The recut by Rundell and Bridge from 89.75 carats to 78.625 carats resulted of a loss of no more than 10 percent of the weight of the diamond. In 1831, Rundell and Bridge sold the diamond to the Emanuel Brothers for about 7,200 pounds, six years in 1837, the Emanuel Brothers sold the Nassak Diamond at a public sale to Robert Grosvenor, the 1st Marquess of Westminster. At one point, the Marquess mounted the diamond in the handle of his dress sword, in 1886, the diamond was valued at between 30,000 and 40,000 pounds, due in part to its vast gain in brilliancy from the re-cut by Rundell and Bridge. In 1922, George Mauboussin had become the partner of Mauboussin, Successeur de Noury. In March 1927, the Duke of Westminster used US importers Mayers, Osterwald & Muhlfeld to sell the diamond to Parisian jeweller George Mauboussin and that sale never materialised and the lawsuit continued. The diamond was nearly lost in a theft occurred in January 1929
The colors of this 32+ carat diamond evokes the Koi fish legend and sacred symbolism cherished by East Asians. The graduations of color of white, light yellow, for over two thousand years, the Koi legend enthralled and inspired people in China. It is a story of endurance and beauty, visually captivating, Koi fish are described as swimming up the Yellow River, their body flashing in the sunlight and glittering like a million living diamonds. Once they reach the waterfall, only the most determined throw their bodies into the air, demons played against them for one hundred years until one heroic Koi succeeded. The Gods rewarded that Koi by transforming it into a shining Golden Dragon, because of their endurance and perseverance, the Koi are symbolic of overcoming adversity and fulfilling one’s destiny. Chinese artists sometimes pair two Koi fish to represent the forces of life-dark and light and feminine and masculine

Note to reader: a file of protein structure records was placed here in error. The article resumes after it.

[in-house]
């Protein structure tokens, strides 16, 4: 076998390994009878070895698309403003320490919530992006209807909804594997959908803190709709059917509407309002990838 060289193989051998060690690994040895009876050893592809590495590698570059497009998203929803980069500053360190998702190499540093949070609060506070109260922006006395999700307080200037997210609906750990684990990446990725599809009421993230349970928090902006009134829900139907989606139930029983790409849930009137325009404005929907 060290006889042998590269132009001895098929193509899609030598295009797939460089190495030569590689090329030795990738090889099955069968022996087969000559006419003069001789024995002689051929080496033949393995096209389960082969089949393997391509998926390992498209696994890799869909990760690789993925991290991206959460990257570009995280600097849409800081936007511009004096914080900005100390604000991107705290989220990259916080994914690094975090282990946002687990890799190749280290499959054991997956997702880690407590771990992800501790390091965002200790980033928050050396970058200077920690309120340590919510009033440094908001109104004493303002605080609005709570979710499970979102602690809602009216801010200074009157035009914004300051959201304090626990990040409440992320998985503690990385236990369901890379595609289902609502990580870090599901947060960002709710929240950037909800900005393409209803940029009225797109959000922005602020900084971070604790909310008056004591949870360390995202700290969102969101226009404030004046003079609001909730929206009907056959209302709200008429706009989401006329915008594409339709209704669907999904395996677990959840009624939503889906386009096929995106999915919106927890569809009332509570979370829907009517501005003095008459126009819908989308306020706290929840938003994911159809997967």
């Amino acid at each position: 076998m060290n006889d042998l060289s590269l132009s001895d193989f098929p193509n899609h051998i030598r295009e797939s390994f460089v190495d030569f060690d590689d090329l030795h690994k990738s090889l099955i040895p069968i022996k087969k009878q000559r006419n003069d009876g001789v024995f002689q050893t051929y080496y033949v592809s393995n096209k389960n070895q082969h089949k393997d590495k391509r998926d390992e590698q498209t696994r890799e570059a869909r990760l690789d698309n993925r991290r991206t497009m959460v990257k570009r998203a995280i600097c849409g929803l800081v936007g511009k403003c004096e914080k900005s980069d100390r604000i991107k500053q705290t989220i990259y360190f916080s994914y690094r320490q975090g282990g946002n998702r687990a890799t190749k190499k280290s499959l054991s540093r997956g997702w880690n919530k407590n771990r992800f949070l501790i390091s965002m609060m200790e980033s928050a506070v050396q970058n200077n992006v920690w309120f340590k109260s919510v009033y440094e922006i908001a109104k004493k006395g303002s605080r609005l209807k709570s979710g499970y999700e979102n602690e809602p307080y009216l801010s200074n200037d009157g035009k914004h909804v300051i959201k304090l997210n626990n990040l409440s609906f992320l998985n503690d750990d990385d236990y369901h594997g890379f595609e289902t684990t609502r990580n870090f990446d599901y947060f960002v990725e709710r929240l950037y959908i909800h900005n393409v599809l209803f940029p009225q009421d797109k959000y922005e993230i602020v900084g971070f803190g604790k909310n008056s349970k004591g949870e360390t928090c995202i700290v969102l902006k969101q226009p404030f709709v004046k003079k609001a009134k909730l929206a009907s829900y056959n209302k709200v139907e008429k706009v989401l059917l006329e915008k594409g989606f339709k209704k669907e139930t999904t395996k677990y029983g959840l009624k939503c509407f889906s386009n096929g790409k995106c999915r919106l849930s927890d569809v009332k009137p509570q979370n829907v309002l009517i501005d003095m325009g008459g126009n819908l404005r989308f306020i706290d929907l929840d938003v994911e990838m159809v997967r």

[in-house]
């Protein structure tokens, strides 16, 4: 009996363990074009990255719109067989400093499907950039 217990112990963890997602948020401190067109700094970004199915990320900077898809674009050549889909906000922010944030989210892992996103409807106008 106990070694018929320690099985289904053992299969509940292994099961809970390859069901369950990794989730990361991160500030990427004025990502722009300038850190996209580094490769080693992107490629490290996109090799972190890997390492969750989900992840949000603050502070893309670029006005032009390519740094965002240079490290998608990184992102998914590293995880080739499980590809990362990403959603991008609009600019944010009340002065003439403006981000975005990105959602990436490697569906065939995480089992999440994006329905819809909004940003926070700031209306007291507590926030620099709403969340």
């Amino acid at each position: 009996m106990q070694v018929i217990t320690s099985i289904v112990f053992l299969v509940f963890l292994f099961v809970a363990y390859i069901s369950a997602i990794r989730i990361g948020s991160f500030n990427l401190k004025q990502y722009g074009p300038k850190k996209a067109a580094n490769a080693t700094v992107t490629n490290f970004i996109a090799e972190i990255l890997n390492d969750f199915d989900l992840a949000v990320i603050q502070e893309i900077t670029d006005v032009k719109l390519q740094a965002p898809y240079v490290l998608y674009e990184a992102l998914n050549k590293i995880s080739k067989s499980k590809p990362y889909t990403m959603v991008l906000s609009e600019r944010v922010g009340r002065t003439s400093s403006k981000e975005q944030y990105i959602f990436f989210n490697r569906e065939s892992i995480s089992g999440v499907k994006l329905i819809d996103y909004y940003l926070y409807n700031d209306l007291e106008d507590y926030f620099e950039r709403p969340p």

The Daria-i-Noor (Persian, دریای نور which means “Sea of light” in Persian, is one of the largest cut diamonds in the world, weighing an estimated 182 carats. Its colour, pale pink, is one of the rarest to be found in diamonds, the Daria-i-Noor is in the Iranian Crown Jewels of Central Bank of Iran in Tehran. This diamond, like the Koh-i-Noor, was mined at the Paritala-Kollur Mine in Andhra Pradesh and it was originally owned by the Kakatiya dynasty, it was looted by Turkic Khilji dynasty and to Mughal emperors. In 1739, Nader Shah of Iran invaded Northern India, occupied Delhi, daria-i-noor, along with the Koh-i-noor, was acquired by Ranjit Singh of Sikh Empire. It finally came into the possession of East India Company when Punjab fell under the British Rule in 1849, daria-i-noor was one of the main attractions of The Great Exhibition in 1851. In 1852, Hamilton and Company auctioned the diamond under the direction of the British government, at the auction, the diamond was purchased by Khwaja Alimullah from Dhaka Nawab Family.